Scottish Wine Wizard of Oz

Scot James Busby

Australians are serious about their wine.

Scots are pretty serious about Australian wine too, but as we’re warming a winter night with a Margaret River Merlot or enjoying a glass of cooling Barossa Valley Chardonnay in summer, few of us will know that the man regarded as the father of Australian wine was Scottish.

Today, James Busby Fine Wines battles among many other labels for pride of place in Australia’s wine racks. Supermarkets are the main source of Australian’s favourite tipple just as they are in the UK. So much so that the biggest retailers have many of their own private label brands. The two main supermarket groups, Coles and Woolworths, control more than three-quarters of the wine market and independent makers are feeling the squeeze.

The man behind the label was a visionary who toured the world in pursuit of the grape

James Busby Fine Wines now belongs to Coles, and is very much part of the modern wine-making – and wine-drinking – establishment but the man behind the label was the country’s great wine pioneer, a visionary who toured the world in pursuit of the grape and, you won’t be surprised to learn, a Scot.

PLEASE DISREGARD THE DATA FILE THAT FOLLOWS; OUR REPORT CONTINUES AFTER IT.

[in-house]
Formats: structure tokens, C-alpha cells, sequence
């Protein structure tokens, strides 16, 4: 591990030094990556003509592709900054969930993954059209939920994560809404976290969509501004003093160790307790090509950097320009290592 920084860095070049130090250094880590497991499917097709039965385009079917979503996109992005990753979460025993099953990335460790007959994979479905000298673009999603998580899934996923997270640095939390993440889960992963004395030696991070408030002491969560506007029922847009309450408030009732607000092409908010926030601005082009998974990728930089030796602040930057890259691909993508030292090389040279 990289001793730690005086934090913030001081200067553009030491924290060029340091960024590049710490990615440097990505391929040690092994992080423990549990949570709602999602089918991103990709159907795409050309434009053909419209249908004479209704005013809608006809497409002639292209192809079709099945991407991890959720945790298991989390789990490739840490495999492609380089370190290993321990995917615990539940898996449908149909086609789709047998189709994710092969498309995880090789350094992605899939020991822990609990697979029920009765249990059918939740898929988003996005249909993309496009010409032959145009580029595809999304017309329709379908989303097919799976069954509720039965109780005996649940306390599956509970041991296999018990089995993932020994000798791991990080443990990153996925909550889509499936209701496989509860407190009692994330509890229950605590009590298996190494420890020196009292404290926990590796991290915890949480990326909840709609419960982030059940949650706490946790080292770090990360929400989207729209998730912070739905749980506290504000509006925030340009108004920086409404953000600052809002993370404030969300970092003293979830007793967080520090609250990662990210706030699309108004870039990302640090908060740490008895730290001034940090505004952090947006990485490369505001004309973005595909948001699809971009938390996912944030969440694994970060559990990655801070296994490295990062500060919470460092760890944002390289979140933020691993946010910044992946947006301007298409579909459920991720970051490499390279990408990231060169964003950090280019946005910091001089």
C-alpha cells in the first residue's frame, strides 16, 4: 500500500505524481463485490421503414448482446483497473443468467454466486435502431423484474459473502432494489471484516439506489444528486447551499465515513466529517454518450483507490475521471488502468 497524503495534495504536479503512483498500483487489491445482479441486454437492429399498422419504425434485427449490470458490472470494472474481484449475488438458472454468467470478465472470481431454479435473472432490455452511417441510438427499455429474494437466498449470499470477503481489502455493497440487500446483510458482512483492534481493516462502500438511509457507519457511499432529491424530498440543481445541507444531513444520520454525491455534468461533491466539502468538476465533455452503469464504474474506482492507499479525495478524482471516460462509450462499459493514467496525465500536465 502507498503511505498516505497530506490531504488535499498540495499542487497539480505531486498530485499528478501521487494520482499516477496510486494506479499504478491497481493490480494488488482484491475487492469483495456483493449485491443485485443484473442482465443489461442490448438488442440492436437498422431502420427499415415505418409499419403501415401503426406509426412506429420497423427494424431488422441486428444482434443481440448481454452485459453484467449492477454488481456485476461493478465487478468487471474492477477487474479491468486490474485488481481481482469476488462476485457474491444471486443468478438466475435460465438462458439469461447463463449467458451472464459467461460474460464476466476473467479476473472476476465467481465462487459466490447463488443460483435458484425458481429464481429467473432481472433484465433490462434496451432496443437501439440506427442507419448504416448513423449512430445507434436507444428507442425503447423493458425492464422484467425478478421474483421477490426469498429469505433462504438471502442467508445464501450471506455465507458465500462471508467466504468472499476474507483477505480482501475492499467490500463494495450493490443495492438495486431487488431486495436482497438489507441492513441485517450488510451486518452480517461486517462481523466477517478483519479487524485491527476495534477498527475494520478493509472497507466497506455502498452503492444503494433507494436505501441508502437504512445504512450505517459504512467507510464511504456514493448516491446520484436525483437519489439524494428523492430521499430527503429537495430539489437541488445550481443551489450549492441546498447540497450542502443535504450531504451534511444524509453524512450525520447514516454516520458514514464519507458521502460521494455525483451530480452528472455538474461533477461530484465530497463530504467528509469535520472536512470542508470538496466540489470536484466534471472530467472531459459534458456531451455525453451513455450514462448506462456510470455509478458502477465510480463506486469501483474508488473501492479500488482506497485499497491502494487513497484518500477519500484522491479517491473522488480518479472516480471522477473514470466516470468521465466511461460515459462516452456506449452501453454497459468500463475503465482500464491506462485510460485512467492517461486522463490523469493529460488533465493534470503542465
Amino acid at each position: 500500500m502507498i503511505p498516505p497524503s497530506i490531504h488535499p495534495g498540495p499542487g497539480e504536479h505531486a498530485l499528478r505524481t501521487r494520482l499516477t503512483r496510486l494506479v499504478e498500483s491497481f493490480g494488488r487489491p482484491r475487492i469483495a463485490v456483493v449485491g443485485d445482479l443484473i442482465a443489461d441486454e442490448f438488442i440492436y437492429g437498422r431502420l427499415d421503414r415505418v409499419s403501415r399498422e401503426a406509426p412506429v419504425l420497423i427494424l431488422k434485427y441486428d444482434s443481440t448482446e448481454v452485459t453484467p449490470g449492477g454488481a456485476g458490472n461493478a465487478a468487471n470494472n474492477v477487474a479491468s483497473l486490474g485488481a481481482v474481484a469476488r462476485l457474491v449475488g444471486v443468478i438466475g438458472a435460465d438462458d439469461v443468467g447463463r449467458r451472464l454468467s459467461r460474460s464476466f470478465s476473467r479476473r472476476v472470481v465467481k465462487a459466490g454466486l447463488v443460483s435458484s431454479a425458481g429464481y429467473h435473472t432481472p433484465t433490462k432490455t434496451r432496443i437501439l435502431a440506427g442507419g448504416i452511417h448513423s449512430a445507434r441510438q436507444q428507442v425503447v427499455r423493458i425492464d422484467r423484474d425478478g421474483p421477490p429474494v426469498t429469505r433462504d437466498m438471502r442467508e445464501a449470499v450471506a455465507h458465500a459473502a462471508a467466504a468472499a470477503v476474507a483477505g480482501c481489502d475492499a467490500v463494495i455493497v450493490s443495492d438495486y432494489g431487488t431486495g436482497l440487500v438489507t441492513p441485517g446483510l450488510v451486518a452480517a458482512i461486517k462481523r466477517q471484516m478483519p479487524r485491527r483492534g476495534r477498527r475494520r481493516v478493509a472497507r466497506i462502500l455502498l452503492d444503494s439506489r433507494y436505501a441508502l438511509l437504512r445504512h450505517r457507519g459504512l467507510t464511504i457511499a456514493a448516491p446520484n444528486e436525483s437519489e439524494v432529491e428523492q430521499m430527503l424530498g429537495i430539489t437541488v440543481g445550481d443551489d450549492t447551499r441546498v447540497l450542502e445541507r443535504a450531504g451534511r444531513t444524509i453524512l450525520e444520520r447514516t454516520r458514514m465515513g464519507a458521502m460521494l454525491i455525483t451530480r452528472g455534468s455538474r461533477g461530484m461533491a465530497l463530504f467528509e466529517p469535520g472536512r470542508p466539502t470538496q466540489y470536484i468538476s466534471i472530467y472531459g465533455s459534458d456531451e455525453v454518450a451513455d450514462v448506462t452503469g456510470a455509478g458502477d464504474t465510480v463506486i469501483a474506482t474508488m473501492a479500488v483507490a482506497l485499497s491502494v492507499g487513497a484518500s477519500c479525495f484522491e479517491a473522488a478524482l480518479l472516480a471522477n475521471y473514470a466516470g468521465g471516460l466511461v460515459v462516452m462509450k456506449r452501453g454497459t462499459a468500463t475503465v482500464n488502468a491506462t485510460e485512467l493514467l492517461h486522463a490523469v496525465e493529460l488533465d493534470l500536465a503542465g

James Busby was born in Edinburgh in 1801. His father, a surveyor and civil engineer, was asked to move to Australia in 1824 in order to examine the country’s coal resources and have a hand in constructing a water supply system for the growing population of Sydney.

James was just 23 at the time, but the young man had already spent considerable time in France studying viticulture. He saw opportunities for using his knowledge in the new world and joined his parents on the lengthy sea voyage from Leith.

Scotland’s love of wine was already well-established. The Auld Alliance was more than a military relationship. It also allowed Scotland to enjoy the luscious fruits of French vineyards, when it arrived at the Wine Quay in Leith. Of course, the less affluent would still drink beer on a day-to-day basis, but even they may have had a decent red for special occasions. The love of French Claret, if not its Roman Catholic faith, continued after the Reformation, when Scotland became Protestant.

Young Busby would have been familiar with a drop of the good stuff

So the young Busby would have been familiar with a drop of the good stuff before heading off to study the vines and how the grape was grown.